Just kidding of course :P Charles Wesley really does make it a shame that hymnals (not just Catholic!) won’t print more than 4 verse of a hymn. His writing is extremely good! For Christmas, I’m inserting the removed verses from the hymns for Midnight Mass, should be good to sing “Then let us all with one accord sing praises to our heavenly Lord…”

  2. Todd says:

    I dunno about you Gavin. My people love to sing all the verses.

  3. Gavin says:

    Every church I’ve been to, as soon as you can’t see the priest in the recession, you leave. My boss will wait for 4 verses before actually processing out. Offertory I do cut verses, but that’s why I prefer a voluntary or anthem there. Another good reason to follow the rules on purification is that we’ve yet had to end a communion hymn early (even Adoro Te!) because the priest sat down in the middle of the hymn. At the late Mass I improvise until he sits, but at the early I usually play the Gregorian proper then leave it silent. Otherwise, I don’t cut verses unless I have an artistic/theological reason to.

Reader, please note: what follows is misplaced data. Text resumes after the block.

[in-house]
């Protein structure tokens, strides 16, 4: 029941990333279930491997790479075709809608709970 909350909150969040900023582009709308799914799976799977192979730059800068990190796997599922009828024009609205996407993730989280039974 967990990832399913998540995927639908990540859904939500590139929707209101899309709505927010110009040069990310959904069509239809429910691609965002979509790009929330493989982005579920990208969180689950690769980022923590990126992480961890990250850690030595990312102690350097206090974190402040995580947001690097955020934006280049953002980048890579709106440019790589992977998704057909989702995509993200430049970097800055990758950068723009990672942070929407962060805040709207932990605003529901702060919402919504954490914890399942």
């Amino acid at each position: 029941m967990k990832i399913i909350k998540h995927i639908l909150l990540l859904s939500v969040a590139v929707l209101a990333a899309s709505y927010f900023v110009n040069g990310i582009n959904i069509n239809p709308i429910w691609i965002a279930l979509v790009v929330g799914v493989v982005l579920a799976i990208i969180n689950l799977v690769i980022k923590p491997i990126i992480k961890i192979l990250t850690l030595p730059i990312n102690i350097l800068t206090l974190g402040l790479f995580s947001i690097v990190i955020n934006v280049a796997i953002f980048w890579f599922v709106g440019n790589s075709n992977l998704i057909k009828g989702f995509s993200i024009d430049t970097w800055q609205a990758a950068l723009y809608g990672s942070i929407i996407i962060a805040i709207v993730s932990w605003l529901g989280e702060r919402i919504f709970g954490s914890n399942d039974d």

Good to hear your church doesn’t do that! How is the actual singing there? And be honest :P just because you do “the songs we all love to sing” doesn’t mean they’ll actually sing them!

  4. Jimmy Mac says:

    In my parish we sing all verses to every hymn we do. And the singing doesn’t flag at the end, even of the recessional.

    Folks who leave early tend to get withering looks of disapproval. They usually are visitors who apparently know no better.

    We regulars tend to come from all over to attend Most Holy Redeemer and we don’t find it a chore to stay there until the last note of the last hymn has died out.

    I guess that’s the difference between those who consider attending mass an obligation or something one HAS to do, versus those who are there because they want to be there.

  5. Neil says:

    Dear All,